I'm developing a daily schedule, and if I post it here, perhaps I'll feel some sort of imaginary peer pressure to make sure to stick to it. And perhaps some of you are interested in what daily life is like here in Basingstoke.
I wake up around 6:30 in the morning. The house is dim and quiet, and I can usually hear birds outside my window. It's generally impossible to tell if it's dark outside simply because it's early, if it's going to be a rainy day, or if (as is frequent in England) it's going to begin cloudy and then burn off, the sun gradually emerging. No one else is up and about yet. I take a shower and dry my hair, and by the time I go downstairs to the kitchen, breakfast is cooking and somewhere between zero and three instruments are being practiced. I help with breakfast or preparing school lunches. Breakfast with the family, then at 8 am, everybody rushes off to work or to drop the kids off at school.
Then the house is quiet again. Put the kettle on. Odd jobs around the kitchen to clean up. There's just enough time for a cup of tea (Twinings Lady Grey, the English version, which is softer and more vibrant than the American version) and some catching up on emails before it's time to grab my coat and, if needed, umbrella, and head to church up the street.
On weekdays, St Mary's has Morning Prayer at 8:45. The church is cool, even cold; its old stones make the space feel timeless and unchanging. Morning Prayer here is, in its broad strokes, just like the BCP at home, but some of the responses are different, so I still have to follow along in the book. Psalms and canticles here are read responsively at the whole verse, with a proper long pause at the half verse for psalms.
Come home, another cup of tea (or on rainy days like today, hot chocolate). Perhaps I'll write a blog post (as I'm doing just now). I have a morning, which ideally I'll use for the day's first round of dissertation writing.
Lunch of simple things. Leftovers, or a toast sandwich. Perhaps some days I'll find a sausage roll or something at the bakery across the street. Usually my hostess is around, so we chat over lunch and make plans for dinner. After lunch, I go for a walk.
This probably doesn't sound all that unusual, but it is for me. I don't like walking. I really don't like running. I don't see much point in perambulation as recreation. Even my bicycle never gets used except as a form of transportation. But here in Old Basing, there's always something interesting to look at. Seventeenth-century houses that still have thatched roofs. Footpaths beside creeks and fields of sheep. One day I plan to bring some bread ends and feed the ducks. Yesterday I found the park half a mile up the road and spent some time on a swing. There's a picnic table there, and on sunny days it could be nice to bring my laptop and do some work. The ruins of the Basing House, destroyed by Cromwell in the Civil War. A couple of local pubs--I pass them and think, shall I do some writing over a pint tonight?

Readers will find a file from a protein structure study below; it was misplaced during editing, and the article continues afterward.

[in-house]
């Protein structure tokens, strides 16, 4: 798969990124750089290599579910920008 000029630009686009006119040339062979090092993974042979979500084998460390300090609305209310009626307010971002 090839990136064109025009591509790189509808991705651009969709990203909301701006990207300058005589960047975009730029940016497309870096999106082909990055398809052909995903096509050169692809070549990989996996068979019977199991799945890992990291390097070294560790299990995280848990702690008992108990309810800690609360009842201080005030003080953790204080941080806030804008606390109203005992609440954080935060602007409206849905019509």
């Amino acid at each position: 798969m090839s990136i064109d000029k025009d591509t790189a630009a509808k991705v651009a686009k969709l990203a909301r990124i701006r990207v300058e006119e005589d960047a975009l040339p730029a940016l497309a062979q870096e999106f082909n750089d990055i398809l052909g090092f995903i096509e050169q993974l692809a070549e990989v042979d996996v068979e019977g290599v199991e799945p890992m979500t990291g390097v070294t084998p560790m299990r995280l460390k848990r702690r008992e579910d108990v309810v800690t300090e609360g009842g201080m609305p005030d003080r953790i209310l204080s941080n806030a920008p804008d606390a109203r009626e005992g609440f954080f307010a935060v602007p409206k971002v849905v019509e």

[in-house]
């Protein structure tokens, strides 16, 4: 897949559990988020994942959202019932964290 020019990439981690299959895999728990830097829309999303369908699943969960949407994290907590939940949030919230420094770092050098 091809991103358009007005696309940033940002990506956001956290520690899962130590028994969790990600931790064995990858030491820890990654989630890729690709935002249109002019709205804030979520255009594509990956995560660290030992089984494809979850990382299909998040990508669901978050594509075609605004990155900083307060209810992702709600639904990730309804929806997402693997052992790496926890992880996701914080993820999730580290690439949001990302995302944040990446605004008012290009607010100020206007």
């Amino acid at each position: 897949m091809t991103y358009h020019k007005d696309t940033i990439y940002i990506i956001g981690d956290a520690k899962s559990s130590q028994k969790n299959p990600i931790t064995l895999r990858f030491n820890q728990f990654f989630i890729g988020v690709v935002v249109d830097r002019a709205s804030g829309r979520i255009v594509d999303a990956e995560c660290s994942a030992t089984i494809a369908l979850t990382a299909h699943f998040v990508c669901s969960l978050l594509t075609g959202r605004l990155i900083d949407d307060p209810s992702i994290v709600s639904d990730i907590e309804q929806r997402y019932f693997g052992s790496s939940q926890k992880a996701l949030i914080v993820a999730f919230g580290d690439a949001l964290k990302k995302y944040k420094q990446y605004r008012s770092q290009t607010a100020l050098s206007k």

Often in the afternoons I take care of some cooking for dinner. When the kids have things in the early evening--practice, rehearsal, what have you--my hostess takes them and leaves me instructions. It's been fun to help in this way. At home, I do most of my cooking for the week on weekends. Pans of roasted vegetables, casseroles, stir-fry, things that I can eat as leftovers all week. I don't usually make dinner much of an event, but with six people in the household, dinner is always an event now. And it's always delicious. I hope to come home with some new recipes.
After dinner, make sure to do the day's writing, if I haven't already. Read my Kindle, Skype my husband, watch some British Netflix. Before bedtime, I settle under the covers and read a few chapters of Les Miserables (the only physical book I brought for the summer) by the light of the nightstand lamp.
Of course, everything is different when I'm on one of my frequent research trips. Exciting and chaotic, those are marked by managing public transit, finding delicious and economical places to eat, looking up local sites of interest, and the main goal, archival work in rare books libraries. It's nice to balance out those stressful and wonderful trips with a quiet and repetitive daily schedule here at home.